The tear film’s main functions are related to its interaction with the corneal epithelium, including lubrication, nutrition, metabolite removal, protection, and stability of the ocular surface. These functions stem from the diversity of its components, and it is characterized in vertebrates by the presence of lipids, water, proteins, and electrolytes.
However, due to species heterogeneity, there are still some gaps related to its components’ dynamics and how they act to maintain homeostasis.
To get a complete picture of how tears work in other species, scientists led by Prof. Arianne P. Oriá, of the Federal University of Bahia, in Salvador, Brazil, sampled tears from seven species of birds and reptiles including- macaws, hawks, owls and a type of parrot, as well as tortoises, caimans, and sea turtles. For comparison, the authors also collected tears from 10 healthy human volunteers.
Their study found that bird and reptile tears aren’t so unlike our own. But the differences could provide insights into better ophthalmic treatments for humans and animals, as well as clues into the evolution of tears across different species.
Oriá explained, “Although birds and reptiles have different structures that are responsible for tear production, some components of this fluid (electrolytes) are present at similar concentrations as what is found in humans. But the crystal structures are organized in different ways so that they guarantee the eyes´ health and equilibrium with the various environments.”
Scientists worked together with veterinarians from a conservation center, a wild animal care center, and a commercial breeder to collect tear samples from healthy captive animals. The study was limited to animals kept as pets or as part of conservation efforts, and the researchers collected tears as part of the animals’ normal physical check-ups.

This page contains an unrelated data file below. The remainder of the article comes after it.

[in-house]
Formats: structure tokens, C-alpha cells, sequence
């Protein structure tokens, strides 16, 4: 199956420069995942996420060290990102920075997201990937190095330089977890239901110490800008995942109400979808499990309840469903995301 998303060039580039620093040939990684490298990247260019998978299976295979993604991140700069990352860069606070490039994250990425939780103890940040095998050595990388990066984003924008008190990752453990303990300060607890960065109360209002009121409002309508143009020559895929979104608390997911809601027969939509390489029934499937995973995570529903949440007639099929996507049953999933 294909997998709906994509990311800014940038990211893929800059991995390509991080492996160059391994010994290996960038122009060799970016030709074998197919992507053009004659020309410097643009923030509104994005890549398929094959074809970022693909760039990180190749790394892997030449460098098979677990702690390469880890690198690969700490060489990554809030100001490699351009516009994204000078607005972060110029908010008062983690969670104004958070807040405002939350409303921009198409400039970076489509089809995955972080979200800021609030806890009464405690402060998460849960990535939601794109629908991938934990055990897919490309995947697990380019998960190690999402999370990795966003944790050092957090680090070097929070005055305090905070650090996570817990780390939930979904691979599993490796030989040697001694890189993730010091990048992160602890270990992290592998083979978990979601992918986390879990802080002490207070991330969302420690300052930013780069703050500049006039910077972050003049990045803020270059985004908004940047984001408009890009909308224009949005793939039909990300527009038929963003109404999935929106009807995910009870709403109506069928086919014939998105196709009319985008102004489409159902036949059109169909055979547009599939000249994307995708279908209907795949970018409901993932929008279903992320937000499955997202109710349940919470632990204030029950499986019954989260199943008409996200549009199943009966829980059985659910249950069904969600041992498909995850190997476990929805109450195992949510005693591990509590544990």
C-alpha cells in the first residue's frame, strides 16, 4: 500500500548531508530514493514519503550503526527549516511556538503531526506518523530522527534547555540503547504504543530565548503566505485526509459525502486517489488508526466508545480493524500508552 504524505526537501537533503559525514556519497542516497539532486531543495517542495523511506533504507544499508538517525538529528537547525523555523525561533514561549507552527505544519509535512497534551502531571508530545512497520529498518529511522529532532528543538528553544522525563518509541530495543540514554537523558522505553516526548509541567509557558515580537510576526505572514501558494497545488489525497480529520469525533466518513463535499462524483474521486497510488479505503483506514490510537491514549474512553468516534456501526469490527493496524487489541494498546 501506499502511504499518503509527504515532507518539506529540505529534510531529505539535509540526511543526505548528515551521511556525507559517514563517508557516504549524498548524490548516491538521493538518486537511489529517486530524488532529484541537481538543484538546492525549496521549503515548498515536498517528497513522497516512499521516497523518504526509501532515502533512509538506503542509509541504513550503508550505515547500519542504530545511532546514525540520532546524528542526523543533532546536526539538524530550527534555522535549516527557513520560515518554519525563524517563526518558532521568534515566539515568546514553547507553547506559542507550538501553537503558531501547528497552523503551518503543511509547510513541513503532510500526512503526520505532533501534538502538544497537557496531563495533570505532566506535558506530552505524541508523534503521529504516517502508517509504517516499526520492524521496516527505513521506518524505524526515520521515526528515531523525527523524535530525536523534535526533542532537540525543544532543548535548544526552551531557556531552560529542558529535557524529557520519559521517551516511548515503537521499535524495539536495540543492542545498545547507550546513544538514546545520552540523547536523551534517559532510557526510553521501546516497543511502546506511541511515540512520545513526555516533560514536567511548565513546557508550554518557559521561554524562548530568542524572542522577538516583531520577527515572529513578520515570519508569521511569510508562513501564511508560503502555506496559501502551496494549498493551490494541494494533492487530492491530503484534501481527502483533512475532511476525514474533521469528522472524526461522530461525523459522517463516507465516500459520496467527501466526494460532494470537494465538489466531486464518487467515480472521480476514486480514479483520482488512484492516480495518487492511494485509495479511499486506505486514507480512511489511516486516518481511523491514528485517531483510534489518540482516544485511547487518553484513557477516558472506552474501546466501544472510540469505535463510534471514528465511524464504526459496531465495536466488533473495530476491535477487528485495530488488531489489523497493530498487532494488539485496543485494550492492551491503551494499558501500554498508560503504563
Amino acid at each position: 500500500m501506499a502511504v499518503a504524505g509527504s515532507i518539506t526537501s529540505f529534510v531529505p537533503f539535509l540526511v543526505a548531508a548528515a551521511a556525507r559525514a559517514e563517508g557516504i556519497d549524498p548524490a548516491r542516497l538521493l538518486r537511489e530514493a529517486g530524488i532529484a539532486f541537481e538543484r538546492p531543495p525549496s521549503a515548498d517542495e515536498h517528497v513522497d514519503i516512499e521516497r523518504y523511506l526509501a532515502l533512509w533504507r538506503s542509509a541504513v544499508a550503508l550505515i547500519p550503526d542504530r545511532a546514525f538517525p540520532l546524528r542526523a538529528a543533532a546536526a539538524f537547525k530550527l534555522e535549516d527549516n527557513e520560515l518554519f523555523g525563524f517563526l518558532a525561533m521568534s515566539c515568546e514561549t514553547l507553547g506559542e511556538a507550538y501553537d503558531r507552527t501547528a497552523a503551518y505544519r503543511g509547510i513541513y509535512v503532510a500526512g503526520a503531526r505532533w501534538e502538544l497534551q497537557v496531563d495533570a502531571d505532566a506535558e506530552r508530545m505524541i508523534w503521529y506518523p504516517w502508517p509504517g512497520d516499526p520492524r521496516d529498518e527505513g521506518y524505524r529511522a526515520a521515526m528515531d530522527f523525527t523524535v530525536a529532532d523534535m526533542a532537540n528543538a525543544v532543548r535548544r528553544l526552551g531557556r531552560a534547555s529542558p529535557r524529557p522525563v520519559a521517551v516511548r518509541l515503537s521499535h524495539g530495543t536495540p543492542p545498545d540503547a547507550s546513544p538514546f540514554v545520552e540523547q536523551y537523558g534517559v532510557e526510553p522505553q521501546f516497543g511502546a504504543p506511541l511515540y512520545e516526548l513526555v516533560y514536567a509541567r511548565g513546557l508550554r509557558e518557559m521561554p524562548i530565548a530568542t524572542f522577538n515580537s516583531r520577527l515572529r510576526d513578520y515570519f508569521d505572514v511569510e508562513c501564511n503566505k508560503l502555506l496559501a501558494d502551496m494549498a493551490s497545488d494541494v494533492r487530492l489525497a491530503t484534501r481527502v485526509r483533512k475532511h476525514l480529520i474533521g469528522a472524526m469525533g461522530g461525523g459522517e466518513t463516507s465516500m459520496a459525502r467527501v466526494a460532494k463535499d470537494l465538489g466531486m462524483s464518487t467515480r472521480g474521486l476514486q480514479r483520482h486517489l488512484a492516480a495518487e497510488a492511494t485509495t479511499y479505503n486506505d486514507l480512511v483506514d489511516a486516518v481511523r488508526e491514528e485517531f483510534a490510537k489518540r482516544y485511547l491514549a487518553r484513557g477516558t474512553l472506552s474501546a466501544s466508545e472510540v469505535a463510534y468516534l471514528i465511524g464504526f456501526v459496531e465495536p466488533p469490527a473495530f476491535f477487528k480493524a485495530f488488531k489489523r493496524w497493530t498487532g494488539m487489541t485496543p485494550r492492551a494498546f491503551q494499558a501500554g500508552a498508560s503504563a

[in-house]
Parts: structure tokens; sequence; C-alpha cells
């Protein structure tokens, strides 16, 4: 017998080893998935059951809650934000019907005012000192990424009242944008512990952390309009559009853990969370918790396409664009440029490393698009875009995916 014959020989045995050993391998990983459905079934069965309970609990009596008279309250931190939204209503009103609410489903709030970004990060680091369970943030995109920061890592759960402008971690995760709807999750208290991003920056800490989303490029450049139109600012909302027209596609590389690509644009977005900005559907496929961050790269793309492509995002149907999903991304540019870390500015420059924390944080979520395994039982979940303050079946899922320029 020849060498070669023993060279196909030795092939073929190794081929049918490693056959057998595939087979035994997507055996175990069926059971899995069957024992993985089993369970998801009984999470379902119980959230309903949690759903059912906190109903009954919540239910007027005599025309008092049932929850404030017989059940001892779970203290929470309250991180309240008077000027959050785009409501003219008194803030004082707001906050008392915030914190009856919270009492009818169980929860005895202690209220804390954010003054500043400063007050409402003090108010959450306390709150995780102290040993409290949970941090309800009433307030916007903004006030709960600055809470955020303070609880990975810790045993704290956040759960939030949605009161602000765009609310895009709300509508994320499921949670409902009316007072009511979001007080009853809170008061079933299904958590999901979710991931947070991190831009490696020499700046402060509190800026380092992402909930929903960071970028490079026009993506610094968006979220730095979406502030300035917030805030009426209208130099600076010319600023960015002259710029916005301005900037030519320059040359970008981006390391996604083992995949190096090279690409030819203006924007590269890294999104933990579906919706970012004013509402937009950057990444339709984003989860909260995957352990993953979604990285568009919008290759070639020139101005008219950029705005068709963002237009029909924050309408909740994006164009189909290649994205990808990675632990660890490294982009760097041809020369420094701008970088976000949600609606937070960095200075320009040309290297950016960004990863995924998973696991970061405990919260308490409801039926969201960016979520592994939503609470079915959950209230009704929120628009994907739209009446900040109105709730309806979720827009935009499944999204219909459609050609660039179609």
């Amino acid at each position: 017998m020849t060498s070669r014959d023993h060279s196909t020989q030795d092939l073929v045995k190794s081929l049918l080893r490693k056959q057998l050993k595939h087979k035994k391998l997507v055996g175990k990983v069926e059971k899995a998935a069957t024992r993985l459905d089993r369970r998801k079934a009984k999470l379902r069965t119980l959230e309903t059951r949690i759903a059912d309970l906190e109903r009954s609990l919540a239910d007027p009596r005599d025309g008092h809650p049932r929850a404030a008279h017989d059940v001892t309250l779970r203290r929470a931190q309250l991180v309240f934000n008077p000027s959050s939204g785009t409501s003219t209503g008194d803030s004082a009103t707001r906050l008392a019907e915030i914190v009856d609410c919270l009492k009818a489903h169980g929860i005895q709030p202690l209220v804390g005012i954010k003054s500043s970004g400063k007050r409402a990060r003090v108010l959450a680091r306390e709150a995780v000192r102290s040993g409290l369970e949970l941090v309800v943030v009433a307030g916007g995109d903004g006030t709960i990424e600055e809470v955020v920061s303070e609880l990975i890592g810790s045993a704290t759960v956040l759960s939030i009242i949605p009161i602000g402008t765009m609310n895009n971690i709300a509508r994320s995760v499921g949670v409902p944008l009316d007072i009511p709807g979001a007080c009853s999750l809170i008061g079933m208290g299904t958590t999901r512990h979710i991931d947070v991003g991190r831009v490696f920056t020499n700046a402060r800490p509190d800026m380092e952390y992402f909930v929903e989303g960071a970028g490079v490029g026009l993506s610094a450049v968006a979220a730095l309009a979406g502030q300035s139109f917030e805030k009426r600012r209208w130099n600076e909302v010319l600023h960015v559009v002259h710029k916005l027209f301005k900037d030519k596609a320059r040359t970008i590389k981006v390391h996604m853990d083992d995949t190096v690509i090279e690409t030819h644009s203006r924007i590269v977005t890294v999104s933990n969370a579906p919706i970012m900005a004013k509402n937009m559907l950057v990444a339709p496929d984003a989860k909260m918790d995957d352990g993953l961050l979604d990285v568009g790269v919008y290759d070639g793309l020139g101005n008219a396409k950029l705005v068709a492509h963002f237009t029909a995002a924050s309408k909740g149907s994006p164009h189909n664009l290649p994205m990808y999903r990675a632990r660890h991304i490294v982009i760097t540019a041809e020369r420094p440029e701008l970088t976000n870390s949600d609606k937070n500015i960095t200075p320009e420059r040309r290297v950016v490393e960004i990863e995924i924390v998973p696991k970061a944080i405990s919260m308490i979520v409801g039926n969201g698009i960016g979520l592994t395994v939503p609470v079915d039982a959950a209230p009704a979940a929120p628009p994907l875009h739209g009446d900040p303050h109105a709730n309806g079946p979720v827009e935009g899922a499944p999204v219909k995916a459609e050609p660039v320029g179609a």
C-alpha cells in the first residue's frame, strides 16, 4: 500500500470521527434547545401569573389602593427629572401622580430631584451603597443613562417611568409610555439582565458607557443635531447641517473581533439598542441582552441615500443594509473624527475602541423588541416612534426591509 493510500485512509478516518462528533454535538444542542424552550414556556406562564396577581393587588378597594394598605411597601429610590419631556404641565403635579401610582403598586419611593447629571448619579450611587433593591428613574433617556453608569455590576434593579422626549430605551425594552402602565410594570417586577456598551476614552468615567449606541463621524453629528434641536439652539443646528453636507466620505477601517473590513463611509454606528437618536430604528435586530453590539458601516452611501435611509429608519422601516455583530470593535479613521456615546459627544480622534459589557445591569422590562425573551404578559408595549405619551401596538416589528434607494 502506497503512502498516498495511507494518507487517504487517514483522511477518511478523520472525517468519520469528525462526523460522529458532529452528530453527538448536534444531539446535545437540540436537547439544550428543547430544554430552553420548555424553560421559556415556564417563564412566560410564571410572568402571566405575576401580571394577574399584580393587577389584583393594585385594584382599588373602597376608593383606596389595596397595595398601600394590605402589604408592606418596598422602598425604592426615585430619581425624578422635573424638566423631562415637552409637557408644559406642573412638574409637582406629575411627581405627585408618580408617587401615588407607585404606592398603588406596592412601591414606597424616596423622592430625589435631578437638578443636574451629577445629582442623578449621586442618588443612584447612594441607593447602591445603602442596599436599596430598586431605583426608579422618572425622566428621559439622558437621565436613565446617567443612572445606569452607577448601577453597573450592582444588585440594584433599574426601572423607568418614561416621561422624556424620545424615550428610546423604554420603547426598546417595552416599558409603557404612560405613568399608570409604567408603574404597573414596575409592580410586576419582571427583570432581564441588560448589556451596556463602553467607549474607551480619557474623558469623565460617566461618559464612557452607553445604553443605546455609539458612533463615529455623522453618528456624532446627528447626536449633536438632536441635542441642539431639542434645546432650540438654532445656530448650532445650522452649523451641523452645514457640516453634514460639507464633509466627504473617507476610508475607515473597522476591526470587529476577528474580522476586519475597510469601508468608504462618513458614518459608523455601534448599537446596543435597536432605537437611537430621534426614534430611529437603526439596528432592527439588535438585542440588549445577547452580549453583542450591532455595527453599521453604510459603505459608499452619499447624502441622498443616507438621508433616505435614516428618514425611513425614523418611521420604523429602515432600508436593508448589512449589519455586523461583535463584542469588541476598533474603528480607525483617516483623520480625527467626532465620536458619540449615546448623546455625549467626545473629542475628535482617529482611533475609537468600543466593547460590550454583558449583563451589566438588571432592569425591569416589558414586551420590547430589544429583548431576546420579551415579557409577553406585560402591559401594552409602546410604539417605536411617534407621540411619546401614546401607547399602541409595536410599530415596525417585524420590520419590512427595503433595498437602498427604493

Scientists compared the composition of the tears. They found that all of the tear types contained similar amounts of electrolytes such as sodium and chloride, although bird and reptile tears had slightly higher concentrations. Owl and sea turtle tears also showed higher levels of urea and protein. After measuring the tears’ composition, scientists also looked at the crystals that formed when the tear fluid dried out.
Despite having similarities in tear composition, scientists found variation in crystals. Sea turtle and caiman tear crystals were particularly unique, probably as an adaptation to their aquatic environments.
Tear research still only reflects a small number of species, and this study was limited to captive animals. But future research of additional species could continue to expand our understanding of tear types and help guide better treatments for both animals and humans.
Prof. Oriá said, “This knowledge helps in the understanding of the evolution and adaption of these species, as well as in their conservation.”
Arianne P. Oriá et al. Comparison of Electrolyte Composition and Crystallization Patterns in Bird and Reptile Tears. DOI: 10.3389/fvets.2020.00574